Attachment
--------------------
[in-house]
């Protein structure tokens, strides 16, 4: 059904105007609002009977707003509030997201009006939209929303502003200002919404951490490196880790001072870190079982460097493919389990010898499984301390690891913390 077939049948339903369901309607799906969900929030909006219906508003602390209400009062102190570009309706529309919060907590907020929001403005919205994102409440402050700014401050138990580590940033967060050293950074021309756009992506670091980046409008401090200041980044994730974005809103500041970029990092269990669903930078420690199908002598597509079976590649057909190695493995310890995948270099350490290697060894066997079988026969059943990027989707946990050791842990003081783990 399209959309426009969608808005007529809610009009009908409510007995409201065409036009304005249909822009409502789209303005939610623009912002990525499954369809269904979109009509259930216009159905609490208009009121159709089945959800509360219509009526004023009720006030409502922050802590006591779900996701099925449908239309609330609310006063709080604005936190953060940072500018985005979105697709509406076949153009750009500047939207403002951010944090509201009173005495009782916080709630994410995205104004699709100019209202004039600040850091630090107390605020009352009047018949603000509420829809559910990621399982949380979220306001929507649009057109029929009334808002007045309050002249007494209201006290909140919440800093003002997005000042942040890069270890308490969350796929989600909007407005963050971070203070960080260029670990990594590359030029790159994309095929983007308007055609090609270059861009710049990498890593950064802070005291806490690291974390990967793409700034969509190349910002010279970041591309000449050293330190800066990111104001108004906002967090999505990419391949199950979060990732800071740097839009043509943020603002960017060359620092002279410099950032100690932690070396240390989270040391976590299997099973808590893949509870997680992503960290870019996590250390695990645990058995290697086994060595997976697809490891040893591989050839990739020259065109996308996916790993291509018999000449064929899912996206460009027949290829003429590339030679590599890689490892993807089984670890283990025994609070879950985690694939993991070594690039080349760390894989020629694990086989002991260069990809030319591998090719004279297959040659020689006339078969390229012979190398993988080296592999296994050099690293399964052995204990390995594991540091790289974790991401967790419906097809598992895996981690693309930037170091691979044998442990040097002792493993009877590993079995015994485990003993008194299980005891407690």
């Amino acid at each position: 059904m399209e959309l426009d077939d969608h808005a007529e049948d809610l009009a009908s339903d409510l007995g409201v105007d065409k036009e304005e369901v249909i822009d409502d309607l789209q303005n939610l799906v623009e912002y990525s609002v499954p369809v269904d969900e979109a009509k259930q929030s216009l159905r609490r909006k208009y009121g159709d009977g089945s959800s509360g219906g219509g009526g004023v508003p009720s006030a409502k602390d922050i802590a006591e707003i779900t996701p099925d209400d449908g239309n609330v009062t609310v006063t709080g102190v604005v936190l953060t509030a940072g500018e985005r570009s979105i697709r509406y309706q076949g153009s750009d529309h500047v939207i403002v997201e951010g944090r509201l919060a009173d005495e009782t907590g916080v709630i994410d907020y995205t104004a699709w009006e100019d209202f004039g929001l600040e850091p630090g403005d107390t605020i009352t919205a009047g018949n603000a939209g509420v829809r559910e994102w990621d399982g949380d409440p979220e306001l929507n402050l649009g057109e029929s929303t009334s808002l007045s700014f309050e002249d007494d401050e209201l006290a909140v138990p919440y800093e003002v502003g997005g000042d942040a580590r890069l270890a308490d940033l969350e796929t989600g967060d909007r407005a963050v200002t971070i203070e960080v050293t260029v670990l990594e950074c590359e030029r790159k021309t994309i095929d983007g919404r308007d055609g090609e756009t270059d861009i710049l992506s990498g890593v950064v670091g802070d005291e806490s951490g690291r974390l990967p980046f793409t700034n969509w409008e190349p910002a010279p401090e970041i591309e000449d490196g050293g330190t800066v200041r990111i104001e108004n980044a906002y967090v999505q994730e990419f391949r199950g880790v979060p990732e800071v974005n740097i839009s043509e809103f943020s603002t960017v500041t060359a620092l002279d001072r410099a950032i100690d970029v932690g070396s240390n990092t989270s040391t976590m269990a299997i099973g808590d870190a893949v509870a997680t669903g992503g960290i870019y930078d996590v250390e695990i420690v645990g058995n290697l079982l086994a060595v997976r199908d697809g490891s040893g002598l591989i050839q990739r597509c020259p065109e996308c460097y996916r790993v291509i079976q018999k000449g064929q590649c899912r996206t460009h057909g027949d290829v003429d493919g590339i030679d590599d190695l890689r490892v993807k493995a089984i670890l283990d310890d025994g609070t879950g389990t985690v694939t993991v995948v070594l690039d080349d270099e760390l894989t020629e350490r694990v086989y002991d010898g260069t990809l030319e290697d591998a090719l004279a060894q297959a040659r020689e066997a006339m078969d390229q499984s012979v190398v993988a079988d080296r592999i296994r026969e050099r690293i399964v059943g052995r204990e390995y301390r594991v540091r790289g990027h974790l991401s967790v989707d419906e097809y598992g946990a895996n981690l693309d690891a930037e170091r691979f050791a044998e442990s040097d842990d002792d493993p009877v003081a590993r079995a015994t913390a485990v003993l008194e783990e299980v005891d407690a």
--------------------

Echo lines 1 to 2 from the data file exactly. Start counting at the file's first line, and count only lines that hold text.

[in-house]
């Protein structure tokens, strides 16, 4: 059904105007609002009977707003509030997201009006939209929303502003200002919404951490490196880790001072870190079982460097493919389990010898499984301390690891913390 077939049948339903369901309607799906969900929030909006219906508003602390209400009062102190570009309706529309919060907590907020929001403005919205994102409440402050700014401050138990580590940033967060050293950074021309756009992506670091980046409008401090200041980044994730974005809103500041970029990092269990669903930078420690199908002598597509079976590649057909190695493995310890995948270099350490290697060894066997079988026969059943990027989707946990050791842990003081783990 399209959309426009969608808005007529809610009009009908409510007995409201065409036009304005249909822009409502789209303005939610623009912002990525499954369809269904979109009509259930216009159905609490208009009121159709089945959800509360219509009526004023009720006030409502922050802590006591779900996701099925449908239309609330609310006063709080604005936190953060940072500018985005979105697709509406076949153009750009500047939207403002951010944090509201009173005495009782916080709630994410995205104004699709100019209202004039600040850091630090107390605020009352009047018949603000509420829809559910990621399982949380979220306001929507649009057109029929009334808002007045309050002249007494209201006290909140919440800093003002997005000042942040890069270890308490969350796929989600909007407005963050971070203070960080260029670990990594590359030029790159994309095929983007308007055609090609270059861009710049990498890593950064802070005291806490690291974390990967793409700034969509190349910002010279970041591309000449050293330190800066990111104001108004906002967090999505990419391949199950979060990732800071740097839009043509943020603002960017060359620092002279410099950032100690932690070396240390989270040391976590299997099973808590893949509870997680992503960290870019996590250390695990645990058995290697086994060595997976697809490891040893591989050839990739020259065109996308996916790993291509018999000449064929899912996206460009027949290829003429590339030679590599890689490892993807089984670890283990025994609070879950985690694939993991070594690039080349760390894989020629694990086989002991260069990809030319591998090719004279297959040659020689006339078969390229012979190398993988080296592999296994050099690293399964052995204990390995594991540091790289974790991401967790419906097809598992895996981690693309930037170091691979044998442990040097002792493993009877590993079995015994485990003993008194299980005891407690």